The time taken on research and careful choice was costly - not least because the market began to move. Thompson aimed to have 10% of the Life Fund property portfolio in the US but had to settle for half that as prices recovered during the selection period.
But the care paid off. 'Since we bought good assets in good markets, these have recovered even more quickly than expected,' says McNamara. And the markets left behind are now among the first showing signs of being overpriced.
A 40% uplift has yielded around $144m profit - and there is a shopping mall in Los Angeles still to go. The capital uplift is still not sufficient to justify selling it, although Thompson is happy to hold on when the income return is around 7%. McNamara is plainly cock-a-hoop. 'Others were too sceptical or not geared up and have missed a trick,' he says.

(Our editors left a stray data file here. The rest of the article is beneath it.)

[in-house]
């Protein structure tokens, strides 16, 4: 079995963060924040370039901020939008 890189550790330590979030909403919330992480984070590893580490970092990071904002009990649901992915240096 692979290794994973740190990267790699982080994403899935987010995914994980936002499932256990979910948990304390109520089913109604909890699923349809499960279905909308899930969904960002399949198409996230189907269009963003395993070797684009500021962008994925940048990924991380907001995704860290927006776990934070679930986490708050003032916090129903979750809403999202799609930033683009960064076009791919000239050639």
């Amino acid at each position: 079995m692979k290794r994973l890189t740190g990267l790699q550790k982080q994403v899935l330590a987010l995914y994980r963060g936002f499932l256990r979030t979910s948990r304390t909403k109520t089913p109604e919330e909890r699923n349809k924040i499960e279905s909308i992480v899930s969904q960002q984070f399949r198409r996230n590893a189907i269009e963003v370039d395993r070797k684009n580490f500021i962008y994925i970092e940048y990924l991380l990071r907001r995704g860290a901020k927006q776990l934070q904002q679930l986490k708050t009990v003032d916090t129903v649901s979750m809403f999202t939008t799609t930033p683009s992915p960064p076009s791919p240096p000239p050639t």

The original $350m portfolio comprised ten assets split around 70% in offices and the rest in retail. Total sales of $313m have been agreed. They include:
Platinum Tower, a 28,400 sq m (305,000 sq ft) block in Atlanta, Georgia, bought in early 1996 for $32m and just sold to a German Investment company for more than $41m
Lakeside Square, a 36,250 sq m (390,000 sq ft) office block in Dallas sold for $57m
Other properties in Prudential's US portfolio include suburban office buildings at:
1600 Duke Street. Alexandria. Virginia
Fair Oaks Plaza, Fairfax, Virginia
North Creek, Colorado Springs. Colorado
122 West Carpenter Freeway, Los Colinas, Texas
The retail asset is Fashion Square, at Sherman Oaks, California, a two-level enclosed regional mall on a total of 29 acres. The total retail area is 823,000 sq ft with 125 mall stores. These were approximately 90% let when purchased and produced a gross rental income of approximately $16m and a capital value of $140m.
The locational split was:
Mid Atlantic (15%), Mid West (6%), South Central (34% ), Mountain (7%), South East (9%), Pacific (29%)